Thai police are set to charge around 30 anti-establishment protestors for demonstrating outside the country’s parliament house and police headquarters.
Bangkok Post reported deputy commissioner of the Metropolitan Police Bureau Pol Maj Gen Piya Tawichai as saying on Friday (20 November) that 14 people were identified while committing offences near parliament in Dusit district on Tuesday.
17 others were identified during the protest outside the Royal Thai Police Headquarters in Pathumwan district the following day, he added.
Piya said that police have yet to decide whether it will charge the protestors for lèse majesté.
Under Section 112 of the Thai Criminal Code, it is an offence to defame, insult, or threaten the king, the queen, the heir-apparent or the regent. It carries a punishment of between three to 15 years imprisonment.
The charges may include causing damage to government property, demonstrating without prior permission, assembling to create disorder, physical assault, attempted murder and violation of cleanliness and land traffic laws.
This comes a day after Thai Prime Minister Prayut Chan-o-cha on Thursday ordered a crackdown on pro-democracy protesters by security agencies.
Human rights organisations have condemned the police’s use of chemical-laced and dye-laced water cannons against unarmed protesters and tear gas to disperse the rallies earlier this week.
Over 50 people were injured. 32 of them suffered the effects of the tear gas while six were reported to have had gunshot wounds.
The Asian Forum for Human Rights and Development (FORUM-ASIA) said on Wednesday that the use of violence by Thai police during the demonstration “fails to meet the international human rights standards Thailand has committed itself to”.
“This is the third time that the police have used water cannons and have escalated to throwing tear gas canisters for the first time towards the protesters.
“These methods are disproportionate and unnecessary and cannot be justified under international human rights standards and crowd dispersal standards,” the rights group said.
One of the seven proposals for discussion was a constitutional amendment bill, submitted by iLaw, a Thai civil society group advocating for freedom of expression, pushing for reforms to end the military legacy in the Constitution.
The proposal by iLaw for this bill received more than 100,000 signatures.
The iLaw’s proposed bill is perceived by the pro-democracy movement as a crucial step of the call for the constitutional changes.
The demand for constitutional reforms stems from issues in the current 2016 constitution, drafted by the then-military regime, said FORUM-ASIA.
“While Thailand’s military regime has officially ended, the country still uses this Constitution which reinforces the disproportionate powers of the military and its allies.
“For the pro-democracy movement, the Constitution has allowed the military to retain their hold on the country and the amendment will be a crucial step towards shifting greater power towards the people and the realisation of their democratic rights,” the group said.
FORUM-ASIA called on the Thai government to comply with its international obligations under the ICCPR to respect and facilitate the rights to freedom of peaceful assembly and expression.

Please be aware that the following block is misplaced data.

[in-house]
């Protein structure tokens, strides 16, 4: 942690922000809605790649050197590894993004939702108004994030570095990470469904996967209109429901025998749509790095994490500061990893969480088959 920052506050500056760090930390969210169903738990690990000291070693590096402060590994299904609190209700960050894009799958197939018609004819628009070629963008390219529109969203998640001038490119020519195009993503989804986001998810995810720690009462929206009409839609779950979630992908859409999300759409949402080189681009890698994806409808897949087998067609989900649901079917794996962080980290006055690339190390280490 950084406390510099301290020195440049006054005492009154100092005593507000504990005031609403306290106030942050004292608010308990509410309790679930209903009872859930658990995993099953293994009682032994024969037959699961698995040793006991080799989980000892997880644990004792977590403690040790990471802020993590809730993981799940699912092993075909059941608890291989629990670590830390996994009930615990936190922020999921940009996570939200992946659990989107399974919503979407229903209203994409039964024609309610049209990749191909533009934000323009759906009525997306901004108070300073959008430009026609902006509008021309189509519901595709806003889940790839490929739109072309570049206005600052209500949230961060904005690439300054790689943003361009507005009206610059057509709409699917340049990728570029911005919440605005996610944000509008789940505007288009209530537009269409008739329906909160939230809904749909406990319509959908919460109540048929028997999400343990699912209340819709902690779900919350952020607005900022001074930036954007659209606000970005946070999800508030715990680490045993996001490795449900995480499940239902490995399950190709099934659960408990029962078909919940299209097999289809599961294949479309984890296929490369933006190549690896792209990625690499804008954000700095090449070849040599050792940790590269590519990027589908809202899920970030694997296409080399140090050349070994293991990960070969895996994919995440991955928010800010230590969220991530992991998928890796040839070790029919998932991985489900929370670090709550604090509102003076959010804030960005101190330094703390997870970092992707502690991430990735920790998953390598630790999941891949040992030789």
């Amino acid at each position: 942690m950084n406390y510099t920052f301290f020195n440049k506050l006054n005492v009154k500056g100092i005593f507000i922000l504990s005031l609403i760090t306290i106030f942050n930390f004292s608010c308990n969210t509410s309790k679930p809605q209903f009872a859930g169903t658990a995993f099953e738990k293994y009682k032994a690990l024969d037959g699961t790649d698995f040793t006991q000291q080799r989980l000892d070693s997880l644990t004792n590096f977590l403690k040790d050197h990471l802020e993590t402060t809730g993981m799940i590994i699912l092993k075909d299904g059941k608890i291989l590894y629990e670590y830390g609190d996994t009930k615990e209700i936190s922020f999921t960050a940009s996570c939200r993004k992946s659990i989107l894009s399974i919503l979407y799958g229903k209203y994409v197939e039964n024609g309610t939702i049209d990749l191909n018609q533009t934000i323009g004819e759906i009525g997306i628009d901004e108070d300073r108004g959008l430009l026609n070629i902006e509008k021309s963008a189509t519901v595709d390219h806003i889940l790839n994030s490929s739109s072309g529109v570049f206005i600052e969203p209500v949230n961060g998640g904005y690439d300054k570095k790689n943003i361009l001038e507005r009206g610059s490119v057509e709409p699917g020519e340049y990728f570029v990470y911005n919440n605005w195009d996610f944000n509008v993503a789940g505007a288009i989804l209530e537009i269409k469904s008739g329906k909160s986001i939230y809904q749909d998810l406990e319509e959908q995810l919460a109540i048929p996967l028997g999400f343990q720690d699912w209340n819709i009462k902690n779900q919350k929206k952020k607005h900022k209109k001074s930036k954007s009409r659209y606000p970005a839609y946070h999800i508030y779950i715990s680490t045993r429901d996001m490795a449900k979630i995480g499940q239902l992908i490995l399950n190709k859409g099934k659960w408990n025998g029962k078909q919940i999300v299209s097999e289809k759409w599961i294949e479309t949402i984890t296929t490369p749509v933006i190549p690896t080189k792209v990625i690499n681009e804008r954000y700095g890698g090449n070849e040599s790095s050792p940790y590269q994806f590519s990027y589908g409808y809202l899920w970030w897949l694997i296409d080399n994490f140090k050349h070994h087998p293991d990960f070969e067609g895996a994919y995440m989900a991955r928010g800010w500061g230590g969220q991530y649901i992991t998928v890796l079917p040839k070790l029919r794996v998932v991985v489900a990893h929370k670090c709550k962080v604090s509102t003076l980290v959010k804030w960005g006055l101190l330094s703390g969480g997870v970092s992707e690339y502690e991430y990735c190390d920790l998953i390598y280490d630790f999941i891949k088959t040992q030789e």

“Police officers who engaged in any form of brutality or violence in yesterday’s protests, should be held accountable,” it added.
Brad Adams, Asia director of Human Rights Watch, on Thursday said that the Thai authorities “should promptly and impartially investigate the violence, including the alleged use of firearms by pro-government demonstrators, and prosecute all those responsible for abuses regardless of their political affiliation or rank”.
Many months before the police brutality described above reared its head against anti-establishment protestors in Thailand, demonstrators and even journalists covering pro-democracy rallies in Hong Kong were reportedly subject to similar widespread, continuous use of water cannons and tear gas by the city’s police.
Instances of alleged police violence appear to not be limited to seemingly disproportionate methods of dispersing crowds of protestors — in the United States, the death of George Floyd sparked outrage across the country and brought the spotlight on multiple other instances of police brutality against Black people.
The protests came after a video of Derek Chauvin, then a police officer, pressing his knee against Floyd’s neck during arrest for almost nine minutes while Floyd said he could not breathe circulated across the internet.
Chauvin, now no longer a police officer, has been charged with second-degree unintentional murder and manslaughter.
He is slated to go on trial in Minnesota state court in March alongside three former police officers who were charged with aiding and abetting second-degree murder and manslaughter.
Closer to home, Malaysia-based youth-led collective MISI: Solidariti last week highlighted media reports on cases of detainees and prisoners being subject to violence and torture by local police.
In many of the cases, the police officers who were charged were either acquitted even without an appeal or found not guilty in the first place.
“Police reform is the only way to aid in curbing police misconduct, and the passing of the IPCMC (Independent Police Complaints and Misconduct Commission) Bill is a great step in this direction,” said MISI: Solidariti.
Police brutality isn’t an America only problem, it exists globally.
It exists in Malaysia. Thus, it’s important to know the names of those who’ve fallen victim to police brutality and to call for action. Here’s a thread of the names and stories of victims of police brutality. pic.twitter.com/6icl30A1uH
— MISI: Solidariti (@MSolidariti) November 12, 2020